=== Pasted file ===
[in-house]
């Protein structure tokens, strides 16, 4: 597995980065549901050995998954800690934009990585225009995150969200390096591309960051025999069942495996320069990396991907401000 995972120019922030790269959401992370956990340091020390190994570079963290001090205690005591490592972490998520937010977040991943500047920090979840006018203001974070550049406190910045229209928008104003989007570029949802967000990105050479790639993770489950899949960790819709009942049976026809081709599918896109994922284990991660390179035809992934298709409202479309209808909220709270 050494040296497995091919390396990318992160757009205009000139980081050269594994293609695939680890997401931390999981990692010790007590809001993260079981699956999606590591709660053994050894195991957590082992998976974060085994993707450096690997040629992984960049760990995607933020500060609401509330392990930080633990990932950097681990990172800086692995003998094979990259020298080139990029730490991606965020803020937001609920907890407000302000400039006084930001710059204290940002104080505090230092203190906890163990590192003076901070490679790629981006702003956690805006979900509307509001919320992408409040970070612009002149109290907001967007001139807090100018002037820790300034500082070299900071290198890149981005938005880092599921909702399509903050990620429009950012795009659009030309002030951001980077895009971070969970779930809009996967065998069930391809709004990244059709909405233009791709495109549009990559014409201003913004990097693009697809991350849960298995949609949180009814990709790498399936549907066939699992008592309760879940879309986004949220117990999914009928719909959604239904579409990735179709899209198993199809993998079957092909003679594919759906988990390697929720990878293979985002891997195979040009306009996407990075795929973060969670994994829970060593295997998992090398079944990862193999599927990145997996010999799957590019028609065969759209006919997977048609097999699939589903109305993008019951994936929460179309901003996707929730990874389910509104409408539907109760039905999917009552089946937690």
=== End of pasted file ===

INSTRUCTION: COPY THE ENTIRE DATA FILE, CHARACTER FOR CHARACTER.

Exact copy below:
[in-house]
């Protein structure tokens, strides 16, 4: 597995980065549901050995998954800690934009990585225009995150969200390096591309960051025999069942495996320069990396991907401000 995972120019922030790269959401992370956990340091020390190994570079963290001090205690005591490592972490998520937010977040991943500047920090979840006018203001974070550049406190910045229209928008104003989007570029949802967000990105050479790639993770489950899949960790819709009942049976026809081709599918896109994922284990991660390179035809992934298709409202479309209808909220709270 050494040296497995091919390396990318992160757009205009000139980081050269594994293609695939680890997401931390999981990692010790007590809001993260079981699956999606590591709660053994050894195991957590082992998976974060085994993707450096690997040629992984960049760990995607933020500060609401509330392990930080633990990932950097681990990172800086692995003998094979990259020298080139990029730490991606965020803020937001609920907890407000302000400039006084930001710059204290940002104080505090230092203190906890163990590192003076901070490679790629981006702003956690805006979900509307509001919320992408409040970070612009002149109290907001967007001139807090100018002037820790300034500082070299900071290198890149981005938005880092599921909702399509903050990620429009950012795009659009030309002030951001980077895009971070969970779930809009996967065998069930391809709004990244059709909405233009791709495109549009990559014409201003913004990097693009697809991350849960298995949609949180009814990709790498399936549907066939699992008592309760879940879309986004949220117990999914009928719909959604239904579409990735179709899209198993199809993998079957092909003679594919759906988990390697929720990878293979985002891997195979040009306009996407990075795929973060969670994994829970060593295997998992090398079944990862193999599927990145997996010999799957590019028609065969759209006919997977048609097999699939589903109305993008019951994936929460179309901003996707929730990874389910509104409408539907109760039905999917009552089946937690």